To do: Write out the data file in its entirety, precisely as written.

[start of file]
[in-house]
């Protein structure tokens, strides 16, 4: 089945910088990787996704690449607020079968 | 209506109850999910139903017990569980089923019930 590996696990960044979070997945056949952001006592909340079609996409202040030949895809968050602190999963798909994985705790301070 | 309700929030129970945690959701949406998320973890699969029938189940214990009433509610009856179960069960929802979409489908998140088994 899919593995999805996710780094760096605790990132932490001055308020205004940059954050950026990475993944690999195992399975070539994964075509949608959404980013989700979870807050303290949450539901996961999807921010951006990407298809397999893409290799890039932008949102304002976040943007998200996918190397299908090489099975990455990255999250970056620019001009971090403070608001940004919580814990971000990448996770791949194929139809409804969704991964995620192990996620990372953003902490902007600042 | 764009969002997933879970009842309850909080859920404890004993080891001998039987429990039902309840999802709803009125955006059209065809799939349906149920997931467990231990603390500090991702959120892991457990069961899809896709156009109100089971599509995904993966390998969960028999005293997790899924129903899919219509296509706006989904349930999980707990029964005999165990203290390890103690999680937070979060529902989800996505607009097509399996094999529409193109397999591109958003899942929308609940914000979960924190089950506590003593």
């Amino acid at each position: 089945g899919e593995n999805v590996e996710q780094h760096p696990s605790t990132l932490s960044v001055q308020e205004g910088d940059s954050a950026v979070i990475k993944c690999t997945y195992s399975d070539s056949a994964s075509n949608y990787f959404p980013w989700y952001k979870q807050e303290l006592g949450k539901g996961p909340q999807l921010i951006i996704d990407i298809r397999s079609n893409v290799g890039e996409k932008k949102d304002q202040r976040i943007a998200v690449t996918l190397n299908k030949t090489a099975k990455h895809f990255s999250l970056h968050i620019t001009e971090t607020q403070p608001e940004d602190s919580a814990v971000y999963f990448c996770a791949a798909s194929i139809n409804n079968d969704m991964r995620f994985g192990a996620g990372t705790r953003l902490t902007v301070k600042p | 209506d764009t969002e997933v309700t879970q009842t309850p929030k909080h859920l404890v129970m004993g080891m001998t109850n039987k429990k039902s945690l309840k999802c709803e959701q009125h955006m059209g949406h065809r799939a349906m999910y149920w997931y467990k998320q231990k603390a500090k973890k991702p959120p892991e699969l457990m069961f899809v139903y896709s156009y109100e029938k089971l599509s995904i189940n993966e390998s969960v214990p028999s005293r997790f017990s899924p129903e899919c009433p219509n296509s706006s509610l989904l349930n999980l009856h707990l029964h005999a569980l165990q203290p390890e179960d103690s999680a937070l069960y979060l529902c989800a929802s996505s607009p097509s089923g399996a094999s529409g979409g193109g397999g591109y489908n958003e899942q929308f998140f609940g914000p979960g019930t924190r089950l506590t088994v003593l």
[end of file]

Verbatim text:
[in-house]
């Protein structure tokens, strides 16, 4: 089945910088990787996704690449607020079968 | 209506109850999910139903017990569980089923019930 590996696990960044979070997945056949952001006592909340079609996409202040030949895809968050602190999963798909994985705790301070 | 309700929030129970945690959701949406998320973890699969029938189940214990009433509610009856179960069960929802979409489908998140088994 899919593995999805996710780094760096605790990132932490001055308020205004940059954050950026990475993944690999195992399975070539994964075509949608959404980013989700979870807050303290949450539901996961999807921010951006990407298809397999893409290799890039932008949102304002976040943007998200996918190397299908090489099975990455990255999250970056620019001009971090403070608001940004919580814990971000990448996770791949194929139809409804969704991964995620192990996620990372953003902490902007600042 | 764009969002997933879970009842309850909080859920404890004993080891001998039987429990039902309840999802709803009125955006059209065809799939349906149920997931467990231990603390500090991702959120892991457990069961899809896709156009109100089971599509995904993966390998969960028999005293997790899924129903899919219509296509706006989904349930999980707990029964005999165990203290390890103690999680937070979060529902989800996505607009097509399996094999529409193109397999591109958003899942929308609940914000979960924190089950506590003593």
């Amino acid at each position: 089945g899919e593995n999805v590996e996710q780094h760096p696990s605790t990132l932490s960044v001055q308020e205004g910088d940059s954050a950026v979070i990475k993944c690999t997945y195992s399975d070539s056949a994964s075509n949608y990787f959404p980013w989700y952001k979870q807050e303290l006592g949450k539901g996961p909340q999807l921010i951006i996704d990407i298809r397999s079609n893409v290799g890039e996409k932008k949102d304002q202040r976040i943007a998200v690449t996918l190397n299908k030949t090489a099975k990455h895809f990255s999250l970056h968050i620019t001009e971090t607020q403070p608001e940004d602190s919580a814990v971000y999963f990448c996770a791949a798909s194929i139809n409804n079968d969704m991964r995620f994985g192990a996620g990372t705790r953003l902490t902007v301070k600042p | 209506d764009t969002e997933v309700t879970q009842t309850p929030k909080h859920l404890v129970m004993g080891m001998t109850n039987k429990k039902s945690l309840k999802c709803e959701q009125h955006m059209g949406h065809r799939a349906m999910y149920w997931y467990k998320q231990k603390a500090k973890k991702p959120p892991e699969l457990m069961f899809v139903y896709s156009y109100e029938k089971l599509s995904i189940n993966e390998s969960v214990p028999s005293r997790f017990s899924p129903e899919c009433p219509n296509s706006s509610l989904l349930n999980l009856h707990l029964h005999a569980l165990q203290p390890e179960d103690s999680a937070l069960y979060l529902c989800a929802s996505s607009p097509s089923g399996a094999s529409g979409g193109g397999g591109y489908n958003e899942q929308f998140f609940g914000p979960g019930t924190r089950l506590t088994v003593l």